Thinking Out Loud

December 17, 2014

Wednesday Link List

Alien Mormons

The two Mormon missionaries in artist Brook Robertson’s piece “Zion / Rocky Mountain Alliance” look determined. The figures are both wearing crisp white shirts and ties, resolutely staring forward as their vehicle heads towards it destination. Such a statue normally wouldn’t be out of place in Salt Lake City — the worldwide headquarters of The Church of Jesus Christ of Latter-day Saints. Except for the fact that the vessel is a spaceship. And one of the missionaries has the bright blue skin of a sharply-dressed alien. CLICK the image to read the full story at Huffington Post.

 

Time to catch up what’s been happening in Linkland. First, the Friday PARSE column from last week:

  • Not Home for the Holidays – A woman in ministry writes her mom, “You didn’t sign up for this strange and wonderful life your daughter has chosen. You have not made any vows to the church. We young clergy women know that it isn’t always fair how our pastoral vocations impact our loved ones, from missing holidays with our extended families to spending too many evenings away from our kids to seldom being able to go away for the weekend with our spouses… Broadway stars have to work Friday and Saturday nights, tax preparers have to work long hours in March and April, pyrotechnicians have to work on Independence Day, and pastors have to work on Christmas and Easter.”
  • Churches Losing Career Women – We frequently encounter articles about the church losing the male demographic, or losing youth, but this one offers an entirely fresh perspective. Why are working women disconnecting? The article is a mix of stats, theory and practical concerns. “‘The existing programs for women don’t align with my work schedule or my needs.’ – We often hear professional women in the church say they would rather go to the men’s 6:30 a.m. group events because of scheduling and content, but can you imagine if they went strolling into one? …[T]he women’s events are scheduled during the workday or at other times that a busy working woman who is putting in 40+ hours at work plus running a home plus often mothering children and getting them to school, arts and athletics, etc. just can’t make it.” This makes a good discussion starter for church leaders.
  • Twenty for 2015  – Tony Morgan’s ideas and opinions do you make you think: “#6 Once a church gets beyond a few hundred people, it’s really dysfunctional for boards and committees to be involved in day-to-day decision-making around purchases, facility maintenance and staffing issues… #9 Every church should be actively planning to add a service, add a campus or plant a church…  #12 Shared leadership doesn’t work. When all the leaders are equal, no one is leading…#18 Every church should do a marriage series, a money series and a series on life purpose every year…” In total, twenty, some of which he admits are politically incorrect.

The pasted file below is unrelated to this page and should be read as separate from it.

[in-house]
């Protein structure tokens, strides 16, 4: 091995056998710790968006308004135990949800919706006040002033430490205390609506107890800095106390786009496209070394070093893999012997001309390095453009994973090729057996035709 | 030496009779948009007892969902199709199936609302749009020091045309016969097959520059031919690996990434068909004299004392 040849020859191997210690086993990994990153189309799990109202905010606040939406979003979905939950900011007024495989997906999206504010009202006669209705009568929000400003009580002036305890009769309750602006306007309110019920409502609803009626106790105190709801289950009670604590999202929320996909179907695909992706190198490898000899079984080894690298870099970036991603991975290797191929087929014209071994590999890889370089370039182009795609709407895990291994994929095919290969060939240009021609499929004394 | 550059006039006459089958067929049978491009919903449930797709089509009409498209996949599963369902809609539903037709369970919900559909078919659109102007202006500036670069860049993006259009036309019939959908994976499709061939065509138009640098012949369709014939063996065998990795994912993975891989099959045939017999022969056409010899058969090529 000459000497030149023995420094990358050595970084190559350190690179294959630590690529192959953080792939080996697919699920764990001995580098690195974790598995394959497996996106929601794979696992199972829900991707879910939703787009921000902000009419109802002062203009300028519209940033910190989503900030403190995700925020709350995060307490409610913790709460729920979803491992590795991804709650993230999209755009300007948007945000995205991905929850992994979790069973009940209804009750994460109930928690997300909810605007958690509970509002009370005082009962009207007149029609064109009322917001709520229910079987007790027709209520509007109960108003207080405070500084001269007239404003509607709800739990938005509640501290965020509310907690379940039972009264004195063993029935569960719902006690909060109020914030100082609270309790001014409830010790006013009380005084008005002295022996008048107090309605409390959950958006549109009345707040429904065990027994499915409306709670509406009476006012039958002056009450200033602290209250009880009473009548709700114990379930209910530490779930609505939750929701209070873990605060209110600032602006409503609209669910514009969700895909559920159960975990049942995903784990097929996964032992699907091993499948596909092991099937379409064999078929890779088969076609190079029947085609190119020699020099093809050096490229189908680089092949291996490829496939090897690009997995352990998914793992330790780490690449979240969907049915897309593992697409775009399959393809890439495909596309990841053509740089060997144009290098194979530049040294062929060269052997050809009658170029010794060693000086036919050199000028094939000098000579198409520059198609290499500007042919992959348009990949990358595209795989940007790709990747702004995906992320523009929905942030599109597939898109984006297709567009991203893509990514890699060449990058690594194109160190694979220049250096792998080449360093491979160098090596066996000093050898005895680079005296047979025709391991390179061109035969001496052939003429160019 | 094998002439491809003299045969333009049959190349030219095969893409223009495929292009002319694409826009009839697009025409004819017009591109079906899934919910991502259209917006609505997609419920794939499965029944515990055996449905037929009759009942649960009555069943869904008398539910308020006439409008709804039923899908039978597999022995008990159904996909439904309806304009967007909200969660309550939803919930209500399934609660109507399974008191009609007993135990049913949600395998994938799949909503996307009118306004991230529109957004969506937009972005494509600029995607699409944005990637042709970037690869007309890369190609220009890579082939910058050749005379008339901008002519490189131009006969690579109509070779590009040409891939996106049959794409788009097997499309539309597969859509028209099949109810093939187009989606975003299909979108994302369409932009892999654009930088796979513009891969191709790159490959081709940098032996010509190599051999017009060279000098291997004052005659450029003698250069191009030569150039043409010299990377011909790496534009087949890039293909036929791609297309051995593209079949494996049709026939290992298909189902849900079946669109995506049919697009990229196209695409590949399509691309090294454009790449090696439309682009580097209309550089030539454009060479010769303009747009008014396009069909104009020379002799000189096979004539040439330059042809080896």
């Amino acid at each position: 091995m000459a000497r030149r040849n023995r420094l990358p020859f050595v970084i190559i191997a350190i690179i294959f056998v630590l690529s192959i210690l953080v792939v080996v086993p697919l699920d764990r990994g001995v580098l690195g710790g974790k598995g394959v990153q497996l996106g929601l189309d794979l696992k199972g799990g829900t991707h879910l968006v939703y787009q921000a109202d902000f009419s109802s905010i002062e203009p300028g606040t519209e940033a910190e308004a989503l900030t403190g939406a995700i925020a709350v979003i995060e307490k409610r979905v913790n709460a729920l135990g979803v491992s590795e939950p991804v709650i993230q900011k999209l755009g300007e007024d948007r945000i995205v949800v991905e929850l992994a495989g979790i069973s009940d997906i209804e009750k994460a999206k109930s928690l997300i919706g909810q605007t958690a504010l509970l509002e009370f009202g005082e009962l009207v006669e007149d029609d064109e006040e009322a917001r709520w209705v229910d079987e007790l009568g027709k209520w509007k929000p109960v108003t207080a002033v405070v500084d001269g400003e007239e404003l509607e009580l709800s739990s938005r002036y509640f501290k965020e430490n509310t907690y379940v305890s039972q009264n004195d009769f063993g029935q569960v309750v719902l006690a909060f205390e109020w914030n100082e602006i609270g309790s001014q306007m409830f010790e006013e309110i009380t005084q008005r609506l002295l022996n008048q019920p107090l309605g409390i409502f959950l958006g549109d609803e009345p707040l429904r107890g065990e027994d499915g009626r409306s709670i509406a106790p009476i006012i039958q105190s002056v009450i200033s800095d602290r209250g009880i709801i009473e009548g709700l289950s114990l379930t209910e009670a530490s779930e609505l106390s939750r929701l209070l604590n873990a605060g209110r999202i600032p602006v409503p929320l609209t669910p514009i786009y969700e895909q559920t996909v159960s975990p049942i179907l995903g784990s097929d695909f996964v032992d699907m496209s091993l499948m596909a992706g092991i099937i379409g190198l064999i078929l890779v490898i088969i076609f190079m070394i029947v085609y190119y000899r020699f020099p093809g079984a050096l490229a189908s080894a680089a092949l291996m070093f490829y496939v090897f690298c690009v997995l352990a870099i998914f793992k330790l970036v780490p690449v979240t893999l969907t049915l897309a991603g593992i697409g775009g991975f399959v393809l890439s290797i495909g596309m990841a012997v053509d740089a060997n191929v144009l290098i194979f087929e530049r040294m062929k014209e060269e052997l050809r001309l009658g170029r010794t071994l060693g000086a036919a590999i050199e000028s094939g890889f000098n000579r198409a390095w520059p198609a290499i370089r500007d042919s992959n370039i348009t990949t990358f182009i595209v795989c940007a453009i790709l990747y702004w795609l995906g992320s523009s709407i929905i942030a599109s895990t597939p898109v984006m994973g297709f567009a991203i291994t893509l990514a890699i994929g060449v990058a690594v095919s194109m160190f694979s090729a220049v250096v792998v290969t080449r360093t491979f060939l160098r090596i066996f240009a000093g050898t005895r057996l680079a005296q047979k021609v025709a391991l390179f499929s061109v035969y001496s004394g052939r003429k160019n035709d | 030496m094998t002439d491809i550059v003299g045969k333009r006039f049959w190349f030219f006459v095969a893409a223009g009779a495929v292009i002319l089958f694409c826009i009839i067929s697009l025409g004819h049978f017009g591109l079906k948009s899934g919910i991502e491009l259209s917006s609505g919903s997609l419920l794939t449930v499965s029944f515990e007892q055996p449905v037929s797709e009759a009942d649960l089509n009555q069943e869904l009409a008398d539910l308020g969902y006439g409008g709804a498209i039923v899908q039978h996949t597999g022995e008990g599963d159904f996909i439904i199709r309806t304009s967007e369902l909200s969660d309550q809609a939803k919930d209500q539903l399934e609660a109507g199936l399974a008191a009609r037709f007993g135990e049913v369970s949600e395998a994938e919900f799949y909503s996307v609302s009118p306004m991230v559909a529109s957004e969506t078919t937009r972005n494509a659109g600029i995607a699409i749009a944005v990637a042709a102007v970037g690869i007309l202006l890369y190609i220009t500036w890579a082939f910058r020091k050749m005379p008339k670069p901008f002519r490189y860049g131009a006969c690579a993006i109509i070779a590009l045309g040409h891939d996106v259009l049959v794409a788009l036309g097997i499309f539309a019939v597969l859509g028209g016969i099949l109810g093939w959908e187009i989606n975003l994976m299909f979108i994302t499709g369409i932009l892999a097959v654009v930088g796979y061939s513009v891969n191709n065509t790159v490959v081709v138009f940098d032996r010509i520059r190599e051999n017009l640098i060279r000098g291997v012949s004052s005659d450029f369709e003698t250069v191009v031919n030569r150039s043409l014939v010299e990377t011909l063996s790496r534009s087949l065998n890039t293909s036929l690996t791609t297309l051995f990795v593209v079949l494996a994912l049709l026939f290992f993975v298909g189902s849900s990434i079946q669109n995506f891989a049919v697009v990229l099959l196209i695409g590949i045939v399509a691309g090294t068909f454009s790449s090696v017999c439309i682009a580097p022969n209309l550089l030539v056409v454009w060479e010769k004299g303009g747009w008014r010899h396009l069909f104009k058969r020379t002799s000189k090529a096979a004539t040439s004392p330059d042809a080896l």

• The Recognition and Function of Spiritual Gifts – A look at common misconceptions and questions raised by the topic of unique, individual talents: “A few believers have not fully appreciated, or embraced, their gifts because they were ones that did not appear to require some mysterious spin to its explanation. So they did not think very highly of those as spiritual gifts. So then, we tend to see how a vibrant biblical teacher could have a spiritual gift but not a skilled church administrator… So, what happens when we are outside of the walls of the church? … One who is blessed with wise counsel or sympathy does not automatically become unsympathetic or full of foolish advice when they are, say, with a colleague at workplace instead of at church.”  Responding to a variety of questions people will ask.
  • Crossing Theological Categories – Samuel James has been blogging on the Evangelical channel of Patheos for just a few days past one year. He’s been flooded with readers on a recent piece on Rob Bell, who he notes is a product of the Emergent movement but now espouses a teaching that is perhaps more in line with Pentecostalism, “which, of course, ends up making sense, since that’s exactly the kind of preaching that Oprah Winfrey seems partial to.” He observes, “Bell has now become the very thing he once decried;” and suggests something important regarding the people of Mars Hill Grand Rapids, Bell’s former church, “I feel a measure of sadness for those people; they have to feel a bit betrayed right now.” With all the attention given this, don’t miss James’ analysis in defending Dr. Russell Moore.
  • When the Translators Finish, Everyone Gets a Book, Right? – Growing up in a missions saturated church, I always thought that a printed Bible was the end product of every translation project. But orality, not literacy, is the norm in nearly half of the world. The problem is that traditionally, tech solutions involved moving parts that rusted quickly in many parts of the world, and batteries which wore out. Today, the face of Bible distribution involves unsung organizations such as Galcom and Megavoice using microchip content and solar powered devices to relay Bible content in dialects most of us have never heard of.  This video isn’t new, but gives the backstory.
  • Should Religious Scholars Be Tackling Climate Change? – Last week the New York Times reported that the American Academy of Religion (AAR) would be taking a sabbatical from its annual meeting every seventh year in the interest of saving the planet. One writer disagrees with this emphasis: “The real problem is that [AAR President] Zoloth has been drawn in by the challenge of her scientist colleagues at Northwestern, who apparently asked what the study of religion was doing about climate change… Must every discipline have some significant contribution to make to every social problem we face? Maybe, as an academic discipline we ought to show a little more humility. As much as we find it irresistible to pontificate, maybe there are times when a particular academic discipline needs to get out of the way and let those better placed get on with the work.”